I've never met Dennis Phelps, but I picture him in a t-shirt that says "Music Is My Life."

He started playing guitar in high school and went through the usual succession of bands, playing covers and eventually doing originals. Today, he owns and operates a recording studio in New York state. When he's not recording his own music - he records and performs as a solo artist and with two or three different bands - he's coaching fledgling bands through their first recordings. He loves the energy of new bands, and likes his roles as producer and engineer almost as much as he enjoys playing. His steady schedule of writing, playing, practicing, and studio work (both behind and in front of the boards) leaves him little time for outside interests.

He enjoyed creating his first solo album, 27, but he really prefers the interplay and camaraderie of a band. These days, he often performs with Trees, an acoustic guitar band, and Outback, a five-man band that features keyboards, providing a nice balance to Dennis' guitar work. Past collaborations include a pair of albums done with yet another friend, released under the name Glacier.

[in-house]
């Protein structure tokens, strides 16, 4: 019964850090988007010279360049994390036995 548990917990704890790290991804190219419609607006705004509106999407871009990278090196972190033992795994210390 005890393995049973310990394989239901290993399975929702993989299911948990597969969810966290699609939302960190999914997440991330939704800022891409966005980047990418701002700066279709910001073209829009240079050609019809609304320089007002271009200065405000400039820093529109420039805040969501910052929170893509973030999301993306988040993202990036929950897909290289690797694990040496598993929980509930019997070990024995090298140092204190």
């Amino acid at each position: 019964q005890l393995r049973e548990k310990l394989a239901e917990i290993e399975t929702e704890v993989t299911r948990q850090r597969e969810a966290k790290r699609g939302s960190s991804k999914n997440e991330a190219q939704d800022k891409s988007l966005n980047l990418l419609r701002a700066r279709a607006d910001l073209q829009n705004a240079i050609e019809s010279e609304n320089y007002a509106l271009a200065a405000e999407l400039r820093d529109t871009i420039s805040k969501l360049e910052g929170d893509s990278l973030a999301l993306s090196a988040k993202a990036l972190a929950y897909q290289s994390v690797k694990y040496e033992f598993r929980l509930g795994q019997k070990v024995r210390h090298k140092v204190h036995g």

His music reflects some of his influences more than others. He's always been a huge Beatles fan (of course, they influenced practically everyone), but the progressive bands he covered years ago are echoed occasionally in the synth parts he added to his solo projects. He's listened to and played such a wide variety of music (including lots of jazz) that most of it has become absorbed into his own style, the guitar-based rock of "Rough Around the Edge" and "Is There Something."

Although he modestly neglected to credit himself on the album, he wrote most of the arrangements for 27, and even played many of the keyboard parts and all the drums. (He started out playing drums in junior high before picking up guitar.)

Ask him where he'll be in ten years, and after a brief pause, he says he sees himself still writing and playing, and maybe still working in the studio. "I'm sure I'll be performing ," he says, then grins - "at least until I'm too old for MTV."

Excerpted from The Racer Record, the Racer Records newsletter.